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Shooting at the Stars Hardcover – October 7, 2014
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"Hendrix crafts an intimate fictional account of the event...powerful images."
"The acrylic and gouache illustrations tell a tale of their own. Not only is this an impressive Christmas story, but it shows the humanity of warring soldiers."
"Timed with the centenary of World War I but a lesson for always, Hendrix's tale pulls young readers close and shows the human side of war."
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Top Customer Reviews
Best for older children--mine are 7 and 9--and also for those who have an innate fascination with history, this book is sure to please everyone in you family, from the young to the old, generate talking points for discussion, and perhaps even suspend your own beliefs about what is the true meaning of Christmas.
It is extremely difficult to write a book for children about war. John Hendrix used his writing talent to skillfully convey the horror of war and also the human need for peace and joy especially at Christmas.
Much of the book is a fictionalized first hand account of this wonderful event of the Christmas truce in the form of a letter written by "Charlie" to his mother describing the event. This acount tells how the Allied forces were awakened by hearing German soldiers singing Silent Night and seeing Christmas trees decorated with candles and lanterns all along their trench line. A wonderful event folowed, showing the true spirit of Christmas. One of the Allied soldiers threw several cans of pear jam into the "No Man's Land" between the trenches as a Christmas gift to the German soldiers. A Christmas truce ensued and for one glorious Christmas morning war had taken a holiday. During this truce both sides had the unpleasant task of burying their dead and actually helped each other. German and British forces shook hands and wished each other, "Merry Christmas". The opposing forces took pictures of each other and traded things like uniform parts, biscuits and puddings. There was so much good feeling among the opposing forces that they actually played a game of football with an empty biscuit can. At the end of the day the truce is broken and the War continued for several years after. The commanding officers from the rear trench headquarters were furious about what had just happened and accused the Allied forces of acting like traitors to Britain. The orders went out to resume the battles, only this time there were a lot of British soldiers "shooting at the stars" instead of at the Germans! It was such a shame that that this spontaneous truce could not have spread into a lasting and permanent truce that would have shortened the war by several years.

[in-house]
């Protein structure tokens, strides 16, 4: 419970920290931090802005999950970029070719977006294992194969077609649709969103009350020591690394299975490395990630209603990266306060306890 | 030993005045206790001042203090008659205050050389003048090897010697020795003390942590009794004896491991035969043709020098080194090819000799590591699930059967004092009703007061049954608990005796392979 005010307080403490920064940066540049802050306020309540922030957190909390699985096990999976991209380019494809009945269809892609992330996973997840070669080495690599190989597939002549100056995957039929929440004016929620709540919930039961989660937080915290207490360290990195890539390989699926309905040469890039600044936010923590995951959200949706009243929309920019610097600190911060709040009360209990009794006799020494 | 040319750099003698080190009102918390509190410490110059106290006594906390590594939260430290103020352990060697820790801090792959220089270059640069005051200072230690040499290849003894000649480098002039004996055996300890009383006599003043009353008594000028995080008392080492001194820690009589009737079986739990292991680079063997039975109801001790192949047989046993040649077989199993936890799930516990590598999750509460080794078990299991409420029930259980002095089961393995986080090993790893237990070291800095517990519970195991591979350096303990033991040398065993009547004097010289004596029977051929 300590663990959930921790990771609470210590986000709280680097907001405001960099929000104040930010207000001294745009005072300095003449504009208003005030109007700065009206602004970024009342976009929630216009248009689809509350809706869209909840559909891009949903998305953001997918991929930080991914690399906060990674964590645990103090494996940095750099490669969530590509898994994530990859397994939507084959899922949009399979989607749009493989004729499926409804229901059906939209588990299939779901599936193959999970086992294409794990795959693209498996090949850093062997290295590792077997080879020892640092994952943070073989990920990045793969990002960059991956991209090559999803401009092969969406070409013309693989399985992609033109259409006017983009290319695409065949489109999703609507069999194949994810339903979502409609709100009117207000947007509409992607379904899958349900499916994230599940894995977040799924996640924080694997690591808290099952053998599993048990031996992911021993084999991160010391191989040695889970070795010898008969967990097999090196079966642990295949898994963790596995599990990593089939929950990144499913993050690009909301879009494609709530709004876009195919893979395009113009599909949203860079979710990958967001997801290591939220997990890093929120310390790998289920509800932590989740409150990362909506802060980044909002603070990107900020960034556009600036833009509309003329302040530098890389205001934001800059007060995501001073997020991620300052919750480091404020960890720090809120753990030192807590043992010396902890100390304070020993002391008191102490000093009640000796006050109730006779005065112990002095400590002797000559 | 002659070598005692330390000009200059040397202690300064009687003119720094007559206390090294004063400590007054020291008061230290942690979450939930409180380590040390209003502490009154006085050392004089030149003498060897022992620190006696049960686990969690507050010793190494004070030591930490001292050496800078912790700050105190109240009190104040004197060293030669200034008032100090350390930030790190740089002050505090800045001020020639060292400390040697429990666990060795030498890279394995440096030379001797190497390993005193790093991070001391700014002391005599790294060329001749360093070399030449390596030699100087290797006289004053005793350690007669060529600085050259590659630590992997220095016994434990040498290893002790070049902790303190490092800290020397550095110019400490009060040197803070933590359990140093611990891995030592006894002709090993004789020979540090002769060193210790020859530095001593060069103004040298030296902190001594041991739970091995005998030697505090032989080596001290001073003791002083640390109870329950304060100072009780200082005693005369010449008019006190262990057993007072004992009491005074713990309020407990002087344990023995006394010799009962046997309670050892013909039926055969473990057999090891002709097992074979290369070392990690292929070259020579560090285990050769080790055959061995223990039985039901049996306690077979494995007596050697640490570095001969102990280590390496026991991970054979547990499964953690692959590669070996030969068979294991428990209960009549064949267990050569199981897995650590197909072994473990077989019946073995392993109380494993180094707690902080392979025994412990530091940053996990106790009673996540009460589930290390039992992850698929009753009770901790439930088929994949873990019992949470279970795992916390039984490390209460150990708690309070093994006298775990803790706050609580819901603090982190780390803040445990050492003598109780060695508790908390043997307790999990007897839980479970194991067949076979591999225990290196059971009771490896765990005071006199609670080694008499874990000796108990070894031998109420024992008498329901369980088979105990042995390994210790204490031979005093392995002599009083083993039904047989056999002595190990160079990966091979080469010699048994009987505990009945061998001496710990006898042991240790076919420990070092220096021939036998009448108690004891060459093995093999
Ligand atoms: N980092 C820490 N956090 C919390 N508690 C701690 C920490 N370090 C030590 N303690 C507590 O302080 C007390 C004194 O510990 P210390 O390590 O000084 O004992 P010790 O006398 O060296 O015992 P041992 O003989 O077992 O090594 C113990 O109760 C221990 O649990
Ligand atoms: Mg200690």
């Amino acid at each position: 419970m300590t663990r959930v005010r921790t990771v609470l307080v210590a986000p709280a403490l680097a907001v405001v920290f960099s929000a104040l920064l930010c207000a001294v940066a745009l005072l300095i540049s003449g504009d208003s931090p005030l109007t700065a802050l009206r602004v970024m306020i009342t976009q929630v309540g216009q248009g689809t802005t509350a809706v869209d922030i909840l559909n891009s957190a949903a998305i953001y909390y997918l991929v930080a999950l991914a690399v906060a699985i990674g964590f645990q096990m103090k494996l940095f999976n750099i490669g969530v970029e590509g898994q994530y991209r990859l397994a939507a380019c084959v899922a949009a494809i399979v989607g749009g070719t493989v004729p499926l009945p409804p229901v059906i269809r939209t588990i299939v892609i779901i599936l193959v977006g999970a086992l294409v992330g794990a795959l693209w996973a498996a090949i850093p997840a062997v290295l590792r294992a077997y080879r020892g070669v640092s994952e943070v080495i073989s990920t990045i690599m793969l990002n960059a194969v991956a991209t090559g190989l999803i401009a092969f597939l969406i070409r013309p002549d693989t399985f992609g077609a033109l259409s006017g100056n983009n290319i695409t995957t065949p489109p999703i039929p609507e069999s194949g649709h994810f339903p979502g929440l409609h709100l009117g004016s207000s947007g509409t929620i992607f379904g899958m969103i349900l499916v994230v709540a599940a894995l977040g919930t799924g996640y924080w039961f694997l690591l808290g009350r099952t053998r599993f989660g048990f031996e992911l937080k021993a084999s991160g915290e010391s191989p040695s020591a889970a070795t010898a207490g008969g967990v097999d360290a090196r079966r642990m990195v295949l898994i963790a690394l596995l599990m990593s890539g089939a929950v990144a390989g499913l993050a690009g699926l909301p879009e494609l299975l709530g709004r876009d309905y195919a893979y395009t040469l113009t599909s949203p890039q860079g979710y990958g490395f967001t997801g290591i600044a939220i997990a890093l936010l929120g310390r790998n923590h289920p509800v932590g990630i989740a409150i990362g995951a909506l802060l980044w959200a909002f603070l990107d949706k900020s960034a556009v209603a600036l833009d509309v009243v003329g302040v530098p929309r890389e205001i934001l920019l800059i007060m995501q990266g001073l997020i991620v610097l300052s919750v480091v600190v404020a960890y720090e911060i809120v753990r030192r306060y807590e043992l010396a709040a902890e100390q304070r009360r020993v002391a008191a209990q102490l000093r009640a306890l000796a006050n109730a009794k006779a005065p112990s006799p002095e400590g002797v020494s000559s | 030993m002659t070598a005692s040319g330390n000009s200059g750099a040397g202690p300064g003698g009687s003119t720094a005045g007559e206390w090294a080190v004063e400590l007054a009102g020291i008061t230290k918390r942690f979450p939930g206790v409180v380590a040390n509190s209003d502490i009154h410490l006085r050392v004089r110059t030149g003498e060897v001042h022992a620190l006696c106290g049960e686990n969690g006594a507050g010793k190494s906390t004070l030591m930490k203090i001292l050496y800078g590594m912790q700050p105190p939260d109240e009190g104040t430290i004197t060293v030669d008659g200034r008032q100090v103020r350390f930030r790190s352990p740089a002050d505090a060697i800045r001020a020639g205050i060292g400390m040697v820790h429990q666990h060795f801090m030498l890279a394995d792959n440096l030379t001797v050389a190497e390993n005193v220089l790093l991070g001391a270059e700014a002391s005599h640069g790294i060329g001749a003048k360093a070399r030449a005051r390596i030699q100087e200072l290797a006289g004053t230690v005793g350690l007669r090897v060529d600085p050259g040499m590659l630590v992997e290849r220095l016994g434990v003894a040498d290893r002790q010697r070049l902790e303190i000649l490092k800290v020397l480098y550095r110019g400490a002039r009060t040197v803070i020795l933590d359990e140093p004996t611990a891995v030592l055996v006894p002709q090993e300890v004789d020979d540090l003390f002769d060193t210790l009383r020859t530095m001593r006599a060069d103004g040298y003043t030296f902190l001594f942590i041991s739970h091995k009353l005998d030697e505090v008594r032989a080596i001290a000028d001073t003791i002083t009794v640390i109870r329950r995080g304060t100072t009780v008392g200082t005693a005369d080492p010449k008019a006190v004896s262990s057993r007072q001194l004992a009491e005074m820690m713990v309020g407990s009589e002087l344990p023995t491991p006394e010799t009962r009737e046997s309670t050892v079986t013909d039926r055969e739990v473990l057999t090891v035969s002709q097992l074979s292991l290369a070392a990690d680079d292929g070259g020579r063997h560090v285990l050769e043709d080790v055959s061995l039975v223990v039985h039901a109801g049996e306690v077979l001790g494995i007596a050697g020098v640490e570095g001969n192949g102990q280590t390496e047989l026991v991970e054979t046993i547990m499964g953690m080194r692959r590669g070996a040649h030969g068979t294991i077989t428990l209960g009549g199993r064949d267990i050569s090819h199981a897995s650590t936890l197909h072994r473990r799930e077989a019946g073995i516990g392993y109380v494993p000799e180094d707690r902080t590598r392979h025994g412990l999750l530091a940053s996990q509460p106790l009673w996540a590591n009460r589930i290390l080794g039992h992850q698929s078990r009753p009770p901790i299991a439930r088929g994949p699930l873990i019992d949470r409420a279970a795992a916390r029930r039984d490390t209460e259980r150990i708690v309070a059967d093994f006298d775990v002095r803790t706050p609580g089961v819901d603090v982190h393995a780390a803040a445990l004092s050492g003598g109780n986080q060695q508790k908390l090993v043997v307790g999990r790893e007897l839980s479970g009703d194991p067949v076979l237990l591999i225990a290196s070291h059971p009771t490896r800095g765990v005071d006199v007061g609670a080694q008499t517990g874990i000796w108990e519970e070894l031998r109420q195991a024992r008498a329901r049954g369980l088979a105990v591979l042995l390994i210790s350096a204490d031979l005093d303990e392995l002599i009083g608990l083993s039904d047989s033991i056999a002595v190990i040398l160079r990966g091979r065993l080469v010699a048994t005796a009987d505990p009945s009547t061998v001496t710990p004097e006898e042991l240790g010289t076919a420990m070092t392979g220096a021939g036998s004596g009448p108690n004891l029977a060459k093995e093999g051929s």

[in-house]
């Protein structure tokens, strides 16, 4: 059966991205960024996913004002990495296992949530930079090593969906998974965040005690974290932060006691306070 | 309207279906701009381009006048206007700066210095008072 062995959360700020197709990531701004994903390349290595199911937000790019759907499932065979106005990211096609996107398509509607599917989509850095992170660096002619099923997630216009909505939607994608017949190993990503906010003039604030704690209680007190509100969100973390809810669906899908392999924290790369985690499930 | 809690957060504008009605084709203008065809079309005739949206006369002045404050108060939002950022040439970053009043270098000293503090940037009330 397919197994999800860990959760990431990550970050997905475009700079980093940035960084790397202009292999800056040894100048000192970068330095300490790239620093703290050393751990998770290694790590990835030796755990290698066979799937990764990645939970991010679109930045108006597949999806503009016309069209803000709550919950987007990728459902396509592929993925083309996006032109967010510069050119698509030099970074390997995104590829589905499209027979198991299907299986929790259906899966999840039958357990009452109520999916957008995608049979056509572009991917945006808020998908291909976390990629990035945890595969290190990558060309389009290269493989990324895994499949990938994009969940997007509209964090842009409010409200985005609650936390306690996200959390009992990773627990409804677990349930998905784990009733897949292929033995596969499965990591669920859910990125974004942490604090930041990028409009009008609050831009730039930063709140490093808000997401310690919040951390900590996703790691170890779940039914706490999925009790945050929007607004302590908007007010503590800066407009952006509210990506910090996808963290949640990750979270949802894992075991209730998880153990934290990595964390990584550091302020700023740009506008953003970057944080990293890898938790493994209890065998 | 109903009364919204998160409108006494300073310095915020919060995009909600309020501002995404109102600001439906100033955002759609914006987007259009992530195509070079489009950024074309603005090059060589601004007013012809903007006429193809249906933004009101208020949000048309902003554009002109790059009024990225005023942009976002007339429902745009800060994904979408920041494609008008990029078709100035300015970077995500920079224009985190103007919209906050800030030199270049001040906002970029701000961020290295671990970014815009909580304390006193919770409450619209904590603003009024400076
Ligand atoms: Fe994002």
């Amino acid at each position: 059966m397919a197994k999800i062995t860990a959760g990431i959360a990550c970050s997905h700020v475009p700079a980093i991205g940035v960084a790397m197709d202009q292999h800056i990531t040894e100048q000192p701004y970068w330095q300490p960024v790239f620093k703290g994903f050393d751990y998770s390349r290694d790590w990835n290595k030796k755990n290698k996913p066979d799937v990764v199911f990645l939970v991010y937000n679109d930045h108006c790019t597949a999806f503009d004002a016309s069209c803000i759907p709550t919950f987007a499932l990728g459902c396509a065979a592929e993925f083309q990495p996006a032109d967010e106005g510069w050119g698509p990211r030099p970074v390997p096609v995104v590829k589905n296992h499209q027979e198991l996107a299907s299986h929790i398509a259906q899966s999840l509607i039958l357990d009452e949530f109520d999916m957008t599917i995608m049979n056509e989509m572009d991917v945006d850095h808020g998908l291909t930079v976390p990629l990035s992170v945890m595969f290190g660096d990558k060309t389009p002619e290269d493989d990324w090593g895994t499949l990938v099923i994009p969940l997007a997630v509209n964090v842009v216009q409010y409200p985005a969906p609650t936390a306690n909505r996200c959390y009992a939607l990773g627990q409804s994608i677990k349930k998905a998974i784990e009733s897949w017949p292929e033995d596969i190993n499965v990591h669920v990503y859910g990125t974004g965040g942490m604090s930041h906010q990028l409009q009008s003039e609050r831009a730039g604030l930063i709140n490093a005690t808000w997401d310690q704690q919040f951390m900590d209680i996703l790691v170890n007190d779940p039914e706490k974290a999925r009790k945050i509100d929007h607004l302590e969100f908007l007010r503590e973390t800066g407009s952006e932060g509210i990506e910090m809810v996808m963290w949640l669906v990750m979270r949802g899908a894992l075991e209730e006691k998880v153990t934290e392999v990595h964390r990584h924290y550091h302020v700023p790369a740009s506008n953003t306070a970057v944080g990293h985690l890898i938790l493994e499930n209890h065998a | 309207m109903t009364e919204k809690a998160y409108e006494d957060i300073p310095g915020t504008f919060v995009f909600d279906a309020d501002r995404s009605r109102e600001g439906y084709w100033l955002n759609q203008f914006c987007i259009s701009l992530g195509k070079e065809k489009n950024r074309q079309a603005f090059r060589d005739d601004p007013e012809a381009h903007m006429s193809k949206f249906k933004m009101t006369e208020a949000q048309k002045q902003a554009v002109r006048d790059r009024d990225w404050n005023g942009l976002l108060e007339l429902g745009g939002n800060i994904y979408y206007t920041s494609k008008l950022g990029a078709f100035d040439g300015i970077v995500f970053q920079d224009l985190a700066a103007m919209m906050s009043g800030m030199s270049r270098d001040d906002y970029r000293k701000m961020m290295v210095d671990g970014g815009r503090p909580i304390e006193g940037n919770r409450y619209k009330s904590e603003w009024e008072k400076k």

I would recommend this book for children in grades three to six. Not only is it a well written fictionalized account of this wonderful World War I event but it teaches a valuable lesson that all men, regardless of their national allegiance ,have the same needs and desires for peace and joy which the Christmas message offers.